Give Your Teen a Head Start on Their Financial Future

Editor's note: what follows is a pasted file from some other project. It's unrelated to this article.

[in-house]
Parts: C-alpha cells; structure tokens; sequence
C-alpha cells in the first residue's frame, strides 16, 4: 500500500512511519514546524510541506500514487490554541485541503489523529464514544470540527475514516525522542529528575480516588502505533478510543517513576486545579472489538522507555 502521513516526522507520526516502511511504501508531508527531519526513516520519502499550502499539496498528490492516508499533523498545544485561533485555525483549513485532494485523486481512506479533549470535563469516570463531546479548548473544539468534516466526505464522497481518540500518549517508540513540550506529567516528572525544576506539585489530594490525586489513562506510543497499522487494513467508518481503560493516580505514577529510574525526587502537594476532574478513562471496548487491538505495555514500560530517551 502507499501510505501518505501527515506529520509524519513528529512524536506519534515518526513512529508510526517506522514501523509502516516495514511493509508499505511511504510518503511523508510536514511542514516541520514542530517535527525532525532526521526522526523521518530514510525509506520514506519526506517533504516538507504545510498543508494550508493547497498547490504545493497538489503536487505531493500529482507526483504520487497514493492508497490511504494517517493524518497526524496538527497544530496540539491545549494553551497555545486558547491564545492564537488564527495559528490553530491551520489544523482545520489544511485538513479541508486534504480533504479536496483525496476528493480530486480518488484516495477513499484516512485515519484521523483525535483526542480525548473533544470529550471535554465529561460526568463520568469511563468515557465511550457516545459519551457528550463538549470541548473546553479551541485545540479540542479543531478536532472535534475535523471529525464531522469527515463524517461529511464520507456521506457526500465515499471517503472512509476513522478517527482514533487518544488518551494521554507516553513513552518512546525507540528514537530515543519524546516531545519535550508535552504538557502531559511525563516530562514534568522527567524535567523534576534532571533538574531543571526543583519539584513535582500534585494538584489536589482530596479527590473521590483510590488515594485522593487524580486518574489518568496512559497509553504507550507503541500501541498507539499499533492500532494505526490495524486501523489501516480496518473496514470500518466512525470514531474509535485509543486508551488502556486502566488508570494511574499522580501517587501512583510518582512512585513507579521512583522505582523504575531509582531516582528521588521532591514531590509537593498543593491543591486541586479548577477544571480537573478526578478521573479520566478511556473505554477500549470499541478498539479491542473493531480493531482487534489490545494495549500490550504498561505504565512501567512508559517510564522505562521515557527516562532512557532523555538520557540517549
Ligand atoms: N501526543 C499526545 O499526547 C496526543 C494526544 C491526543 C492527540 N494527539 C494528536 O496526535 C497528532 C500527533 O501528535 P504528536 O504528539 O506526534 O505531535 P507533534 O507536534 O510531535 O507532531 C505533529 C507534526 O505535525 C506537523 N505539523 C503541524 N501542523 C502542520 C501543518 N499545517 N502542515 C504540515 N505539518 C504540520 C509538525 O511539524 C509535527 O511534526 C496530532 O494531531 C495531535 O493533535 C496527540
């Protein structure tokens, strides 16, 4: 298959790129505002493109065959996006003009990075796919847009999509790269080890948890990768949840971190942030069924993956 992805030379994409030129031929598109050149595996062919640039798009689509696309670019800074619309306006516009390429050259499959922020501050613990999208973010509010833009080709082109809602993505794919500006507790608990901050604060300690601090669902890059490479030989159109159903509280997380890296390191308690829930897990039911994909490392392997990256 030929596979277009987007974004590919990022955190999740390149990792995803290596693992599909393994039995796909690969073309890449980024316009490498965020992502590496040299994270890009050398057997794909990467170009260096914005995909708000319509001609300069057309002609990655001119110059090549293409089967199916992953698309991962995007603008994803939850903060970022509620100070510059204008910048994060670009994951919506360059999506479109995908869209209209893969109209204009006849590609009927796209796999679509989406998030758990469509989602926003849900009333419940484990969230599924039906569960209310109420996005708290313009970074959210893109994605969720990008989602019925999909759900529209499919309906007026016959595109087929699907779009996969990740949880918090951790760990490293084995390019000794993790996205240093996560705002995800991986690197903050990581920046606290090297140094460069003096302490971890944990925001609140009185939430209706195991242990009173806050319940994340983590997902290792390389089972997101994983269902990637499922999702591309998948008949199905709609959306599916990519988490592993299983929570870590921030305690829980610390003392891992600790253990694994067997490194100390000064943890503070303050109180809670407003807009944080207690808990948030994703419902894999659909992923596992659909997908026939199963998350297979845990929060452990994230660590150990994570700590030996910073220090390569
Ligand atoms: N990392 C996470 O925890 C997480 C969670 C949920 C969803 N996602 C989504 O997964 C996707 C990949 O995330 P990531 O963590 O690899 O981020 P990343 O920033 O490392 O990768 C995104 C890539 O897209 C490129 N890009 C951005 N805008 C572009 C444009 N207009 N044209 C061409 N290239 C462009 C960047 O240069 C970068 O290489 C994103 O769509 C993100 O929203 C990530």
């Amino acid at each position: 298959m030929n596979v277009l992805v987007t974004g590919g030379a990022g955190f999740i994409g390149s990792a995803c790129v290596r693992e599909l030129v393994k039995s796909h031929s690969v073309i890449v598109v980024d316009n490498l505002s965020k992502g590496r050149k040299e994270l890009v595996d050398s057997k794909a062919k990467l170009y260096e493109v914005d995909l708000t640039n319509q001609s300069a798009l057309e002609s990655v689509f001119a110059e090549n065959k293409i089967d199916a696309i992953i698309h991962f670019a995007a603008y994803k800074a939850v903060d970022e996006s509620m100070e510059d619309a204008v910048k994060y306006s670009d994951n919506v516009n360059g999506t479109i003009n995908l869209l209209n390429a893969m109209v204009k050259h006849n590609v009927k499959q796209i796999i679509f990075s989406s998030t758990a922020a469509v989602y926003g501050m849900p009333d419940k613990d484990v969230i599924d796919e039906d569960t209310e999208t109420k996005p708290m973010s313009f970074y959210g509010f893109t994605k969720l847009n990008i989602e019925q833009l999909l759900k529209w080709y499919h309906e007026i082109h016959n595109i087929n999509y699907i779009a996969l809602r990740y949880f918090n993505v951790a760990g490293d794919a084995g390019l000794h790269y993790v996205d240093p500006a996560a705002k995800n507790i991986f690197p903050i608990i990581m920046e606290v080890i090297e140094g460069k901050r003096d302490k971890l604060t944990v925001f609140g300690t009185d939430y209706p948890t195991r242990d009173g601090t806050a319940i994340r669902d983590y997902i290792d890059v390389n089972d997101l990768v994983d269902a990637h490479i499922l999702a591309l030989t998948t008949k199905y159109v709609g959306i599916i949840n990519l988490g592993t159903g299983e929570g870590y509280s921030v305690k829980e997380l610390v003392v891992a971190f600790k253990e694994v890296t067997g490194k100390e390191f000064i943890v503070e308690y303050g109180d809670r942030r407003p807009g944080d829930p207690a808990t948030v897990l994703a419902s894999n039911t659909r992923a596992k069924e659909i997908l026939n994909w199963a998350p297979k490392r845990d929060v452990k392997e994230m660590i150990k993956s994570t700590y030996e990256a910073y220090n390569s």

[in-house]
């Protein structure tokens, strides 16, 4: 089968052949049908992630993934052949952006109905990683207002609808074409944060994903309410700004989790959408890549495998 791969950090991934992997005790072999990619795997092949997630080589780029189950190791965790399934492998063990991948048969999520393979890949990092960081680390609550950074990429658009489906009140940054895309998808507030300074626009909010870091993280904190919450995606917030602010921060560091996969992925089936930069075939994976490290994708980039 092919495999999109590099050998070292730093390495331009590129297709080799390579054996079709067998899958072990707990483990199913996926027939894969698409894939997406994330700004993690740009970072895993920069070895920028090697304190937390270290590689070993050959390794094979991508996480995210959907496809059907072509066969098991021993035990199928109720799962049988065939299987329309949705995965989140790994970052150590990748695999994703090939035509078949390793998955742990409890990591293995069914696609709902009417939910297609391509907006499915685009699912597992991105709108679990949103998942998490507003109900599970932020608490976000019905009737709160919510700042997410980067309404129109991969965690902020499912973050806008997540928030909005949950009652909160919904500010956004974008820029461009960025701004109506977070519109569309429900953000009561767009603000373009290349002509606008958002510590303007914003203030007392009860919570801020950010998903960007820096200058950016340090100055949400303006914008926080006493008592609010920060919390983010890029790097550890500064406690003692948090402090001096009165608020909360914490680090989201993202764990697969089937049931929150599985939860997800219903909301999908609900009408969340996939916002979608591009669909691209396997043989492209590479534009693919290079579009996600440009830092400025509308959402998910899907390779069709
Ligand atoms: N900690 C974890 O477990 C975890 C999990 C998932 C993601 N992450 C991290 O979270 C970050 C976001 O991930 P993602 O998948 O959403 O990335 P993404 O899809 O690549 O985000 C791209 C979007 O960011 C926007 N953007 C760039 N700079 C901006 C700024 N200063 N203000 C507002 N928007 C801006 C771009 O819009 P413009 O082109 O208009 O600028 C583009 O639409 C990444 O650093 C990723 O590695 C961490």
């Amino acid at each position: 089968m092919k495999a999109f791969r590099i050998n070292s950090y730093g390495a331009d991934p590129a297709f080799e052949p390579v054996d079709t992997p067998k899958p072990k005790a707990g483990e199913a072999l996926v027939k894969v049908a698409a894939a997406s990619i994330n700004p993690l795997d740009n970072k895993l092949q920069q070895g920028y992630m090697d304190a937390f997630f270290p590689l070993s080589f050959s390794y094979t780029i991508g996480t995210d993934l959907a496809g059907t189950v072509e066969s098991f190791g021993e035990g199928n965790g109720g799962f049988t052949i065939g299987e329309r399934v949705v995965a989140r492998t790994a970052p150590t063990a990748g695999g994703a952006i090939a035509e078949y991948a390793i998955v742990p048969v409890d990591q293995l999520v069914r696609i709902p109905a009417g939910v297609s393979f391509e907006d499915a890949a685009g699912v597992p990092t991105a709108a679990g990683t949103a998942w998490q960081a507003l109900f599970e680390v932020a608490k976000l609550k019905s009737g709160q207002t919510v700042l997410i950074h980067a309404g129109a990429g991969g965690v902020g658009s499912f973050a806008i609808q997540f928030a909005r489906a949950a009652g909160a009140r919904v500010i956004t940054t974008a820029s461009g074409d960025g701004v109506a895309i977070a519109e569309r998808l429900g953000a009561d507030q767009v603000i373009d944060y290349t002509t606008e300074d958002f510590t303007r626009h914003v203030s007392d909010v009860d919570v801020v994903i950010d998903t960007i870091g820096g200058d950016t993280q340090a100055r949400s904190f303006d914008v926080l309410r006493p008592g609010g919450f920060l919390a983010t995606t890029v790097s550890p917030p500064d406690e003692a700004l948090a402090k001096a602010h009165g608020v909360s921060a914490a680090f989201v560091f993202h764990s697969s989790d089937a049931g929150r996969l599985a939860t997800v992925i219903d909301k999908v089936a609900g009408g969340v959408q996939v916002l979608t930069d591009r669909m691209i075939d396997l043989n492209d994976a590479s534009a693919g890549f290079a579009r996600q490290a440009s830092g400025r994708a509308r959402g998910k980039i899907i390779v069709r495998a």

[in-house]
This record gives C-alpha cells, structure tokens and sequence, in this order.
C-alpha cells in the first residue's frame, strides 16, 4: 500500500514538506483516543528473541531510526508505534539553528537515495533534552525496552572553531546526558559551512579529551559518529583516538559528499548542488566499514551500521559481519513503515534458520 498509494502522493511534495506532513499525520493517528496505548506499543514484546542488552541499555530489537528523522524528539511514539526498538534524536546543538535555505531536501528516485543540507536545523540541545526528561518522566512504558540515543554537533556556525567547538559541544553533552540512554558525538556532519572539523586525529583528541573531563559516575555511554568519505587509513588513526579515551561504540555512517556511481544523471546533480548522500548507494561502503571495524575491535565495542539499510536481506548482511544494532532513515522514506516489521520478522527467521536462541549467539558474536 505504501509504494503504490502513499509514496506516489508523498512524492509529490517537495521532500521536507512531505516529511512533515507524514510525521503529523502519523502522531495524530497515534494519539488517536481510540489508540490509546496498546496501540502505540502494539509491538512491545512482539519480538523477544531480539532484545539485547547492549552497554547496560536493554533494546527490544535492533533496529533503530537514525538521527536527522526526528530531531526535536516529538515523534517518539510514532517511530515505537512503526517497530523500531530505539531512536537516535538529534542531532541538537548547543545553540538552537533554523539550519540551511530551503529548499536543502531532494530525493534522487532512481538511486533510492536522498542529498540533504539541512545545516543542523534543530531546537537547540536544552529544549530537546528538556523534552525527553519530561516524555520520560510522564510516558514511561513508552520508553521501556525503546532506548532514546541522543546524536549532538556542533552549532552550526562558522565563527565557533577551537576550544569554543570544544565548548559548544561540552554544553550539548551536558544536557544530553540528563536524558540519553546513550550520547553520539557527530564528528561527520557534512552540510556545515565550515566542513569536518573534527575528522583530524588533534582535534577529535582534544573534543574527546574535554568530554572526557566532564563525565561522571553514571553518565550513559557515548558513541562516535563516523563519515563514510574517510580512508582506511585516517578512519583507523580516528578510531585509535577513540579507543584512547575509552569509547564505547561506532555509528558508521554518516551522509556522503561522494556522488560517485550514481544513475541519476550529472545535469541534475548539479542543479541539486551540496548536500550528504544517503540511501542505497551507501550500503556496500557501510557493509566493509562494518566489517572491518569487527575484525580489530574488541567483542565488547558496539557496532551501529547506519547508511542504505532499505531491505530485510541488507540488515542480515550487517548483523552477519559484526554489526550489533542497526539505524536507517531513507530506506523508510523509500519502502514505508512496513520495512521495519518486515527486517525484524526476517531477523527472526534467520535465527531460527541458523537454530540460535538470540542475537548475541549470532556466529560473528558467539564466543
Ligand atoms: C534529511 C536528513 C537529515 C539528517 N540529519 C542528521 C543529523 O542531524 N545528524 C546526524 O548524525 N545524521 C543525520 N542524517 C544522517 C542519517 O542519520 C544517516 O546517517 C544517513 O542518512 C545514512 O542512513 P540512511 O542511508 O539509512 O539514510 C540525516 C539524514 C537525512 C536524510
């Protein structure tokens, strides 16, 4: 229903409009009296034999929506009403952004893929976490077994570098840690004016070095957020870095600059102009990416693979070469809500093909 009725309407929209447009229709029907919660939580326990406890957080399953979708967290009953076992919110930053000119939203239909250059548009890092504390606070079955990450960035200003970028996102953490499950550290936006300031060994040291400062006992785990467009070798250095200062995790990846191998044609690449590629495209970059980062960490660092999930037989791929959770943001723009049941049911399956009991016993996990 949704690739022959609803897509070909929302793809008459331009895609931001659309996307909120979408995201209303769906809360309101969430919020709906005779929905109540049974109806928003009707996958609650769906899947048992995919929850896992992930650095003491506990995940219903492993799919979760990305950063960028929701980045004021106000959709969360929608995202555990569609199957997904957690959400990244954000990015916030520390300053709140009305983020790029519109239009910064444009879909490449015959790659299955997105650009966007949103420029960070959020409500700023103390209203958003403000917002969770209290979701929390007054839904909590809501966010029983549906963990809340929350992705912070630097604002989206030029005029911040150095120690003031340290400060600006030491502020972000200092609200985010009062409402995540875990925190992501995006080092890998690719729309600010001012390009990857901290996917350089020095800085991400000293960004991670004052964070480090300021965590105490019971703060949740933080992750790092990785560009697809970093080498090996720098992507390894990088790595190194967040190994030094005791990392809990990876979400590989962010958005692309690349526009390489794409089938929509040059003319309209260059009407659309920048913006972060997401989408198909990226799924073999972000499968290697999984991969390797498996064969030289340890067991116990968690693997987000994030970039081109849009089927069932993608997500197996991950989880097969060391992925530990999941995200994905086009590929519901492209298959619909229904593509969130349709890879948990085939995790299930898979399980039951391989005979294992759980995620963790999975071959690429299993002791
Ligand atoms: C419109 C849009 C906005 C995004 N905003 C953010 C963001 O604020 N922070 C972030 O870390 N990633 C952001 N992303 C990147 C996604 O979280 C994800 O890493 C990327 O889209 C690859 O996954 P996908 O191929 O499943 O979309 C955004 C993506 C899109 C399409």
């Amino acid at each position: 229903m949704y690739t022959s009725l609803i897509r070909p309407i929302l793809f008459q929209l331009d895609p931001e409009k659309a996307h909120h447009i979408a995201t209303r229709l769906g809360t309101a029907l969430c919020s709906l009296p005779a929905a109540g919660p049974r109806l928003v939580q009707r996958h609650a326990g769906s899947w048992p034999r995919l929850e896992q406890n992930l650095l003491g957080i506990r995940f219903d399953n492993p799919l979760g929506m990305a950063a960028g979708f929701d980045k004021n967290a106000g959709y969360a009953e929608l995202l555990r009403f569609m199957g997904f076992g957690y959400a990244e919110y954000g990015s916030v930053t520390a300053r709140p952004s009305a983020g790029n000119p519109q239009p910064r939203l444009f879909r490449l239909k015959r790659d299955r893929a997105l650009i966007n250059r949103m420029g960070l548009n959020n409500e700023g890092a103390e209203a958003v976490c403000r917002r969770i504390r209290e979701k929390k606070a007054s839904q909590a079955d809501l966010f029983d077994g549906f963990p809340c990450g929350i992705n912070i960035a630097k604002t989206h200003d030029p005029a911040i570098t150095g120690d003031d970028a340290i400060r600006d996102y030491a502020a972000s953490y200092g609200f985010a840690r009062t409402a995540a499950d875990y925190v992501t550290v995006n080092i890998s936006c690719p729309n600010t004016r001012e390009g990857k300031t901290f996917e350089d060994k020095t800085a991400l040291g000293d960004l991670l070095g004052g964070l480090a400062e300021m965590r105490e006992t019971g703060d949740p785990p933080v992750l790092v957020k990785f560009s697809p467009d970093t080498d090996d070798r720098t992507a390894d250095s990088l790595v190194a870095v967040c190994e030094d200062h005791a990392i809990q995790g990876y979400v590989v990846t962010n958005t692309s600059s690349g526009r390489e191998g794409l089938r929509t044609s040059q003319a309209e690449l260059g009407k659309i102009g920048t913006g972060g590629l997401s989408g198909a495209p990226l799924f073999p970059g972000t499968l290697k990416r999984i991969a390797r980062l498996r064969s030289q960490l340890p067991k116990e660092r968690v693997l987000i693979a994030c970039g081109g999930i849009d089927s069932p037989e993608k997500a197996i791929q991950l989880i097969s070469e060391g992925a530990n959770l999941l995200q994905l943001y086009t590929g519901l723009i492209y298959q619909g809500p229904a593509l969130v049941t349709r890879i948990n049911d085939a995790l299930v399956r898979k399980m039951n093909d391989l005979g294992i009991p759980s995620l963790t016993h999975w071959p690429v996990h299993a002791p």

Everyone needs money, but unfortunately, not everyone knows how to manage it to make it last. You can encourage your teenager to have positive financial habits by first modeling good behavior when it comes to your money and then giving them opportunities to learn how to balance their own books. Keep reading for some great tips to make that happen.   Teaching Teens How to Budget Creating a budget when you have a mortgage, car payment, student loans, utilities, and other adult obligations isn’t easy. However, when you learn how to do this at an early age, the task is not quite as daunting as it initially seems. If your teen is already driving, start by helping them understand the total cost of operating the vehicle. Even assuming it’s paid for, gas, which is a variable cost, maintenance, and auto insurance don’t just go away. Specific to insurance, there are many factors that determine how much it costs to put protection on a vehicle each month. Teenagers, however, can expect higher premiums due to their age and lack of driving experience, with teen males often having higher rates because of their increased risk of an accident (. Maintenance costs can change as well, but make sure your children understand that things like tires and oil changes are inexpensive ways to reduce the chances of a premature major repair — and the bill that goes with it. Still using the car as an example, sit down with your child and calculate their expected monthly costs. Then, make them responsible for paying them. You might set them up with a prepaid debit card with slightly more than what they need. If their total expenses come out to $200 each month, add $225 to their card and let them know that it is up to them to set their priorities. They will be tempted to spend more than their excess on things like stylish new shoes or movies with their friends. If they fail to meet their financial obligations, however, the consequence is losing their driving privileges for the next month. It will not take long for them to learn how to balance their wants and needs and this is an excellent first introduction to budgeting.   Earning Opportunities If your child finds it difficult to balance their limited budget with their newfound freedom, encourage them to look for ways to increase their wealth. By the time they are old enough to drive, they should be more than capable of handling a part-time job, even if it is only a few hours each week or on the weekends. LocalWise notes that some of the best jobs for teens are dishwasher, ice cream scooper, and lifeguard. Most of these are extremely flexible and will also serve as an excellent introduction to work ethics.   Saving for the Future When it comes to teaching your children about financial responsibility, immediate needs are not the only thing to consider. Your children [...]